Assessment of a 10-year dog deworming programme on the transmission of Echinococcus multilocularis in Tibetan communities in Sichuan Province, China
- Additional Document Info
- View All
Human alveolar echinococcosis (AE) is considered a neglected zoonotic disease by the World Health Organization (WHO). The causative pathogen, Echinococcus multilocularis, lives as an adult tapeworm in the intestinal tract of canines. AE was identified as an emerging public health issue in Tibetan communities of Shiqu County 20 years ago. On St. Lawrence Island, Alaska (USA), in the 1980s peri-domestic transmission of E. multilocularis was controlled by regular deworming of owned dogs over a 10-year period. In Tibetan communities, on the Tibetan Plateau, control of E. multilocularis transmission is challenging due to the continental setting, complex epidemiology, disease ecology, geography, and socio-cultural factors. However, a control programme based on deworming owned dogs using praziquental (PZQ) has been carried out since 2006. Assessment was conducted in townships where baseline data were available 10 years prior. Purging of dogs by oral administration of arecoline was used to measure E. multilocularis prevalence, trapping small mammals around communities was employed to assess the change in infection of pikas and voles, and analysis of human AE abdominal ultrasound-based data was used to understand the change in prevalence in the past decade. In all three evaluated townships, the E. multilocularis prevalence in owned dogs was significantly (P < 0.01) reduced from 7.23% (25/346) during 2000-2003 to 0.55% (1/181) in 2016. Human AE ultrasound-based prevalence (adjusted for age and sex) in five evaluated townships decreased significantly (P < 0.01) from 6.25% (200/3,198) during 2000-2002 to 3.67% (706/19,247) during 2015-2017. The 2016 prevalence of E. multilocularis metacestodes in small mammal intermediate hosts was not significantly different from the prevalence in 2008. The control programme was effective in reducing E. multilocularis infection in owned dogs and human AE prevalence, but did not significantly impact infection in wildlife intermediate hosts.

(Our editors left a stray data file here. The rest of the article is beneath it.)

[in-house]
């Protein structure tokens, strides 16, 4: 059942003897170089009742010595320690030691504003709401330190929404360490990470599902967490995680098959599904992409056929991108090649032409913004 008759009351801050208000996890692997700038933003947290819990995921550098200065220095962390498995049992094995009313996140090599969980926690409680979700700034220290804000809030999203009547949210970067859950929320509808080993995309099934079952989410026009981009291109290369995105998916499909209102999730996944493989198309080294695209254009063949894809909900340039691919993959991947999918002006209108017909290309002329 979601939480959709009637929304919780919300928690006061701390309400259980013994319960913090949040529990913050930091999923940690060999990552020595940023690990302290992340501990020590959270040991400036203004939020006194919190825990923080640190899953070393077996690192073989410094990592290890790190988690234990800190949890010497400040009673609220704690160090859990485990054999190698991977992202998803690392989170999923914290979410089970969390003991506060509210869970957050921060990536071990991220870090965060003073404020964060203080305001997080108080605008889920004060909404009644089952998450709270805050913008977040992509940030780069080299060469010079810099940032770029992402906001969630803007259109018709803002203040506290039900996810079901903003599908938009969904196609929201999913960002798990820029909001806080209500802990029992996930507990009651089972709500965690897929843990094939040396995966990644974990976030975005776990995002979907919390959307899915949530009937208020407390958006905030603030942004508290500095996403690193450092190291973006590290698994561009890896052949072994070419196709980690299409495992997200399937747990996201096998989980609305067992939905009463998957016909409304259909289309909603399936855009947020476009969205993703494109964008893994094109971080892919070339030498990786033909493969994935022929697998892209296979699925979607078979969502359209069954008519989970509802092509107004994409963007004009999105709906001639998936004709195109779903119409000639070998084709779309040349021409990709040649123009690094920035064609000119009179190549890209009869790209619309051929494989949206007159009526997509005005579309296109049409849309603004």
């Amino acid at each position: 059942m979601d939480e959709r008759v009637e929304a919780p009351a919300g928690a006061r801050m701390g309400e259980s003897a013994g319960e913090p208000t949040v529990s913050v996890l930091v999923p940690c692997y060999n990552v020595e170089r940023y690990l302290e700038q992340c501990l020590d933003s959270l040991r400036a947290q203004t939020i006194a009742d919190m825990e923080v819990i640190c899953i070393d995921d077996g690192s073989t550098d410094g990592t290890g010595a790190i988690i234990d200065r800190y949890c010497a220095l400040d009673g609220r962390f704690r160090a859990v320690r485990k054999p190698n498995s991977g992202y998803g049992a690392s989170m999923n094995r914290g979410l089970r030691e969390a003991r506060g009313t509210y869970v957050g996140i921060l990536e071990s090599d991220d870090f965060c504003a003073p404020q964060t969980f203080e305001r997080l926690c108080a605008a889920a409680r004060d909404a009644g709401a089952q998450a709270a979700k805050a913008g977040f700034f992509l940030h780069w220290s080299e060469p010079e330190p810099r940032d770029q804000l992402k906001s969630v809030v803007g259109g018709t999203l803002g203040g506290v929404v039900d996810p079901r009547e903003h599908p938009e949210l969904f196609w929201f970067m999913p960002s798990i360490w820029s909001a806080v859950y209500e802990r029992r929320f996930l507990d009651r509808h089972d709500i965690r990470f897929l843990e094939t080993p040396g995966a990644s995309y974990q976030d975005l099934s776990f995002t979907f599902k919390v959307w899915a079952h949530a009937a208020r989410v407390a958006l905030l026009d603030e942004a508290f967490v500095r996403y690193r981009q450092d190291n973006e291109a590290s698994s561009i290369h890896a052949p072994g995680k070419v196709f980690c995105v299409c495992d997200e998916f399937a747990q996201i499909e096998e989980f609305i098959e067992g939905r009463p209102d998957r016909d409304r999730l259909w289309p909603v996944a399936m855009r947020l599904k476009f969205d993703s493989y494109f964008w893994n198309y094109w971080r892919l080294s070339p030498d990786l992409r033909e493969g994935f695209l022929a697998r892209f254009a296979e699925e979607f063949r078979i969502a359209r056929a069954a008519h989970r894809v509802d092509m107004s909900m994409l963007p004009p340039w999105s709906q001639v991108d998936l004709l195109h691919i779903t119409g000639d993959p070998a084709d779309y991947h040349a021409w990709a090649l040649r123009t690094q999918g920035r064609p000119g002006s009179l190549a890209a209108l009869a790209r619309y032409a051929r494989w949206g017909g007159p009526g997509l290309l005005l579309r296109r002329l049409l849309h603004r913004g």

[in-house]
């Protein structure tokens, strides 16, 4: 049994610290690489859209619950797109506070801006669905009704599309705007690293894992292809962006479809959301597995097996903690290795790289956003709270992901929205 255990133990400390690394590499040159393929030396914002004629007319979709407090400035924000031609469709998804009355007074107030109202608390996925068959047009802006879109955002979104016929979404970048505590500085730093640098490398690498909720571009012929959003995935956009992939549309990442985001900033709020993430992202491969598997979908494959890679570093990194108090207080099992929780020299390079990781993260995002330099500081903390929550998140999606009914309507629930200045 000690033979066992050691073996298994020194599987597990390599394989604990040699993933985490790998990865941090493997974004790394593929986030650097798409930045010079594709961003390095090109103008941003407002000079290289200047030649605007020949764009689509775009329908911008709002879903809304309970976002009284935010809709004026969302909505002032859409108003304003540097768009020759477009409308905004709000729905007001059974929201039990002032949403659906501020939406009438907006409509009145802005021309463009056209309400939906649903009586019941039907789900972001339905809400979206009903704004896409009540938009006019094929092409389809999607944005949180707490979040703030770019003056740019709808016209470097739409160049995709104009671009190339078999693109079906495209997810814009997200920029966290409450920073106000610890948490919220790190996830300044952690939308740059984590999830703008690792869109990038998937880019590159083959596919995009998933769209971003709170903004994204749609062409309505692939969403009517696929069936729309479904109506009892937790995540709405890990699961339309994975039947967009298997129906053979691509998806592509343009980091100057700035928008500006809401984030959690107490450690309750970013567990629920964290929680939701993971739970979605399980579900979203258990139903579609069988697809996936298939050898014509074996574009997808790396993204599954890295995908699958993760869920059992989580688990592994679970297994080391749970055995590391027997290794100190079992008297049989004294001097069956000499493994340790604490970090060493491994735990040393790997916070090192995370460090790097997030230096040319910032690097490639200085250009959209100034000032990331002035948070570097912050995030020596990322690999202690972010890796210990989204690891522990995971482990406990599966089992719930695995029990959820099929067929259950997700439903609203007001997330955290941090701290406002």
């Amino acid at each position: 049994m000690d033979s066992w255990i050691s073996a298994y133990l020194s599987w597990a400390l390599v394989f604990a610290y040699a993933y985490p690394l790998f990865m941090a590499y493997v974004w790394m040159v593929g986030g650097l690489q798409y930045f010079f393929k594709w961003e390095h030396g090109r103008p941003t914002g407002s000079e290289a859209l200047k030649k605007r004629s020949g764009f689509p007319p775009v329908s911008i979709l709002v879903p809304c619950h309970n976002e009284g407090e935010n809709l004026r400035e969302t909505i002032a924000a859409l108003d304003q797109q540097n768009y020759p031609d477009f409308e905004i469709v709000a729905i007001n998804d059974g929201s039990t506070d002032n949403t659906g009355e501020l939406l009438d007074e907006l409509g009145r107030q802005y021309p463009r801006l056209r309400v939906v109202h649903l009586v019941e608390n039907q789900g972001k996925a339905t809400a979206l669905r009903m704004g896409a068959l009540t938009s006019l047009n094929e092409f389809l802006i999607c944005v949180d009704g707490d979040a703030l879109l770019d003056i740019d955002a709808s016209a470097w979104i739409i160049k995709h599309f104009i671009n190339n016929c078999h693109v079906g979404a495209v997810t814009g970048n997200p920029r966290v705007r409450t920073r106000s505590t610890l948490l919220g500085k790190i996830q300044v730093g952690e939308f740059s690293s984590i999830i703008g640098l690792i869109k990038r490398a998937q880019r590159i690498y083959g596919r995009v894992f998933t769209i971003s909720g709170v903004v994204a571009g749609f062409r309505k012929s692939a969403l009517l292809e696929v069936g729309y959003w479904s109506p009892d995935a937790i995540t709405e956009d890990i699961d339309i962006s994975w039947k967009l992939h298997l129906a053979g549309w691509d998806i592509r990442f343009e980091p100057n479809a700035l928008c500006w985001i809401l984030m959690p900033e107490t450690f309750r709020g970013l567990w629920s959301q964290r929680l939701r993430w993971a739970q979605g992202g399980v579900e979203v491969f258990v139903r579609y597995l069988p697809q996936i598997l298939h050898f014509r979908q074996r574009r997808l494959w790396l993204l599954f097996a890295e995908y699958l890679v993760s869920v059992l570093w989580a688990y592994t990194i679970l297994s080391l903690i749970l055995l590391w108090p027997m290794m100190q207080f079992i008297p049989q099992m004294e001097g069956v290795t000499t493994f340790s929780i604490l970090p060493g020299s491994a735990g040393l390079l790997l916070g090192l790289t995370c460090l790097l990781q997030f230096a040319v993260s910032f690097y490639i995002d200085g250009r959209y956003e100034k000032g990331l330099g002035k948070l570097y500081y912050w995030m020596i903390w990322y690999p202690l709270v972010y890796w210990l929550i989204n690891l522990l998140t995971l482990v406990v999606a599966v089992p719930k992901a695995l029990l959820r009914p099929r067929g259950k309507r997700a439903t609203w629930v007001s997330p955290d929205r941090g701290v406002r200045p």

author list (cited authors)
Wang, Q., Zhong, B. o., Yu, W., Zhang, G., Budke, C. M., Liao, S., ... Craig, P. S.